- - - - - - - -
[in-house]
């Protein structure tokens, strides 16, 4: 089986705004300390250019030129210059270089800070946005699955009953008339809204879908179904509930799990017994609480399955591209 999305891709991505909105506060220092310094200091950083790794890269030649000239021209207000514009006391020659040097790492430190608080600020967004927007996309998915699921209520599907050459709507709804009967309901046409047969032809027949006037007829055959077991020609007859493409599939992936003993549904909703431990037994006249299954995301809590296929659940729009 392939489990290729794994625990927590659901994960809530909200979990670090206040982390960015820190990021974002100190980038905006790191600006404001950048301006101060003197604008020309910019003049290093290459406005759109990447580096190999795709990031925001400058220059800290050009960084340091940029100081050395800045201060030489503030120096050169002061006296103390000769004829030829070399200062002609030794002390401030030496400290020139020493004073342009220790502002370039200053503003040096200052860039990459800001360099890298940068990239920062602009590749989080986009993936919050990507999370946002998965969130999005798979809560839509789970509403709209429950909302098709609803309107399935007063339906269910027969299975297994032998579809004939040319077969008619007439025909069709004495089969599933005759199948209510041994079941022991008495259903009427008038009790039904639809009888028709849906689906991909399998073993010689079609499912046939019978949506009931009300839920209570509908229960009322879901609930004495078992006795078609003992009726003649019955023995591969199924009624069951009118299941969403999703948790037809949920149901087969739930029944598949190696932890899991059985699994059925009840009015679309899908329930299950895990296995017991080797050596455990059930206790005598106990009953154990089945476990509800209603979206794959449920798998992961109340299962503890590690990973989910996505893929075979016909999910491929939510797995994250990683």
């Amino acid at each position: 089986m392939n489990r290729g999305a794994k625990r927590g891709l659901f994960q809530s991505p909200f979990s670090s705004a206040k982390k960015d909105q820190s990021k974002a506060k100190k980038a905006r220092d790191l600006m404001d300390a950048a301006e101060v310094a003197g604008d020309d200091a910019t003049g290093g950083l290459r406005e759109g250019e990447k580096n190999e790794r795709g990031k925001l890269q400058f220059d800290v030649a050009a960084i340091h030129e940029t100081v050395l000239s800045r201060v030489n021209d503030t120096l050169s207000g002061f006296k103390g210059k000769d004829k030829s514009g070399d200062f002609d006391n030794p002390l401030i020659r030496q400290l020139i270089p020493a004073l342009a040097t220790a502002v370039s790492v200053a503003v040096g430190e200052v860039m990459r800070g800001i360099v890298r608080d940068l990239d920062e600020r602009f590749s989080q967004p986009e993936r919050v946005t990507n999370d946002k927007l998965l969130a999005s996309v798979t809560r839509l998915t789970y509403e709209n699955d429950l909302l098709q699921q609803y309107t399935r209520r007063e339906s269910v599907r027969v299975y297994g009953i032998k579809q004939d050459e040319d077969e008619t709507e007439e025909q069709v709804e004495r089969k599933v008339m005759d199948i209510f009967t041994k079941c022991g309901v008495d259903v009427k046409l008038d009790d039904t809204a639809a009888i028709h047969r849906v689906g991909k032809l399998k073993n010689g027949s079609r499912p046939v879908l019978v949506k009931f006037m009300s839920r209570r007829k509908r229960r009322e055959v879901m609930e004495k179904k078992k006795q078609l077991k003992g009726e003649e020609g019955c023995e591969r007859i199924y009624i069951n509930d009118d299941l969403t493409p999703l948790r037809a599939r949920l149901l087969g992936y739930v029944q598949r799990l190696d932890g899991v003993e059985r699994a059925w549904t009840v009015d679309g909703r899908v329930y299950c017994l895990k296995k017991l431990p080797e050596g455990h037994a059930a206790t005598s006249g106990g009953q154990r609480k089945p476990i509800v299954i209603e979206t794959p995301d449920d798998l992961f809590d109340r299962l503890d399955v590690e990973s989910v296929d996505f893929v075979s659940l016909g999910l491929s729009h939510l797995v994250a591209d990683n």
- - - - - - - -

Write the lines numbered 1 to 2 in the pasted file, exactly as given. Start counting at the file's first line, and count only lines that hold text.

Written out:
[in-house]
């Protein structure tokens, strides 16, 4: 089986705004300390250019030129210059270089800070946005699955009953008339809204879908179904509930799990017994609480399955591209 999305891709991505909105506060220092310094200091950083790794890269030649000239021209207000514009006391020659040097790492430190608080600020967004927007996309998915699921209520599907050459709507709804009967309901046409047969032809027949006037007829055959077991020609007859493409599939992936003993549904909703431990037994006249299954995301809590296929659940729009 392939489990290729794994625990927590659901994960809530909200979990670090206040982390960015820190990021974002100190980038905006790191600006404001950048301006101060003197604008020309910019003049290093290459406005759109990447580096190999795709990031925001400058220059800290050009960084340091940029100081050395800045201060030489503030120096050169002061006296103390000769004829030829070399200062002609030794002390401030030496400290020139020493004073342009220790502002370039200053503003040096200052860039990459800001360099890298940068990239920062602009590749989080986009993936919050990507999370946002998965969130999005798979809560839509789970509403709209429950909302098709609803309107399935007063339906269910027969299975297994032998579809004939040319077969008619007439025909069709004495089969599933005759199948209510041994079941022991008495259903009427008038009790039904639809009888028709849906689906991909399998073993010689079609499912046939019978949506009931009300839920209570509908229960009322879901609930004495078992006795078609003992009726003649019955023995591969199924009624069951009118299941969403999703948790037809949920149901087969739930029944598949190696932890899991059985699994059925009840009015679309899908329930299950895990296995017991080797050596455990059930206790005598106990009953154990089945476990509800209603979206794959449920798998992961109340299962503890590690990973989910996505893929075979016909999910491929939510797995994250990683």